The ideal situation for flying is to fly in the morning, with day light because night flights are in my opinion even more stressful. I say in the morning, because I noticed that when I fly later, first of all flights tends to be late and it’s adding some unnecessary extra-stress, and second of all, feeling already tired before flying doesn’t help at all with being more zen. The worst is to fly like after a big day at work, on an evening where it’s already dark outside.

I would recommend to have some airports rituals, I personally arrive at the airport pretty early so that I can just take it slow to cross security, go to check-in and just like enjoy some time walking around before boarding the airplane. I find it always interesting to walk a bit around in detax zone and eat something or buy some (overly expensive) stuff.
Some of my “rituals” include, and don’t laugh, spending some time in the bathroom like if it was home, buying a bottle of water (after you had to trash the one you had during security check) and eating a little bit. The reason for that is that I am totally unable to eat in planes, even during very long flights. Another thing is to go alone to the airport, I always find it more difficult and even tragic to say goodbye to your loved one in the airport.

It’s not ideal but I would often take a pill 10 minutes before boarding to make sure that I would be relaxed enough during the flight. Over the last 30 flights, I would say I took something 80% of the time, the best is by far Xanax because it works pretty fast and that it’s not giving you too crazy headaches the day after, the bad side of it is that you can’t drink alcohol (and it’s good in a way, because it often makes it worst on planes), and that you won’t be able to think much the next 8 hours or so. This allows me to be quite relaxed before boarding and makes it just a much easier and enjoyable experience overall, a bit like if you were flying into the cabin…

But it’s not always working as well as I would, and sometimes depending on my fatigue, it would not have the desired effect. I tried over the years a bunch of techniques to make you feel better during take off or the flight when you start panicking. I will try to list them and explain it as clearly as possible :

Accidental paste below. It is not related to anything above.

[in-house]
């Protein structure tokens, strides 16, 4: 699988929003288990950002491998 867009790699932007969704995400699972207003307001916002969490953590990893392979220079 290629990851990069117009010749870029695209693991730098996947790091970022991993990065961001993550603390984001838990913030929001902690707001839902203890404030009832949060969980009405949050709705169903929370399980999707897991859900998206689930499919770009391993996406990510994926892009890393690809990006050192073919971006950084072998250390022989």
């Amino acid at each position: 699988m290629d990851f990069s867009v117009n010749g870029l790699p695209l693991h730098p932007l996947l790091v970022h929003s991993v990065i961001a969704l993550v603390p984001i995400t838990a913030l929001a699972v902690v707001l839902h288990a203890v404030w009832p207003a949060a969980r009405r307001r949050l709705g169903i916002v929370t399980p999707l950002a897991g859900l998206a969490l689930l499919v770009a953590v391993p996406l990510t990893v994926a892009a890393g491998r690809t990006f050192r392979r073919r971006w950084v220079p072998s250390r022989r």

One thing that in my opinion is the key goal here, is to distract your brain & mind from the situation and this is not easy but it is doable.

  • thinking and representing yourself of a multi-colored donkey ; this technic might sound stupid to you but this was given to me by a famous practitioner in Paris and had proofed it’s way
  • writing about things that you feel and that are happening , putting them on paper or your phone/tablet helps seeing that the situation is not that bad
  • fully untie and retie your shoelaces, it’s a long task which will make you concentrate on something very basic and it really a nice technic.
  • listening to a podcast, to zen music or sometimes even to brutal music with headphones / the best IMO is to wear earplugs and add headphones over them or have a very good noise cancelling headphone
  • look at the seat in front of you and do a breathing exercice following with your eyes the sides of the seat
  • walk to the most distant bathroom and make sure to clean your hands with water and soap there
  • chose a seat with extra space, in the middle or front of the plane to reduce noise and the feeling of the lift (it’s a lot noisier in the rear than at the front)
  • order a coffee and another drink and take your time adding a little milk
  • watch a movie you like on your tablet
  • keep your seatbelt fastened
  • wear sunglasses the whole way, panic makes light annoying and it will help you sleep, best is to even have a sleeping mask
  • if you have air vents over your head I would recommend having a big flow of cold air toward your face

I tried to be as exhaustive as possible but these are the things I would do in most flights, no matter how long they are.

Another thing, I have done over the year is taking flight lessons, I have an encyclopaedic knowledge of planes and also spend time flying on or even in simulators. I guess I can’t control what going on, but knowing what might be happening helps me to realize that it’s alright. The bad side is that I can tell when it’s gonna be tough as well.

Living with it, but not getting rid of it

I have been in trouble to fly since 2004, so it has been for the last 18 years. I had moments where it was easier to fly than over ones, I am not that sure why but I would say that the more you fly regularly the easier it is, like you get use to the sensations, the length etc..

I am not sure I will ever overcome this fear, but in the end it works for me. I have enough flight hours to figure out most of the situations, and moments I would feel overwhelmed are pretty rare. On my last flight, I was really stressed and yet I still managed to calm myself during the ascent, by managing to write down some thoughts about what was going on, and this article today is part of the paper I started to write during that one last take-off!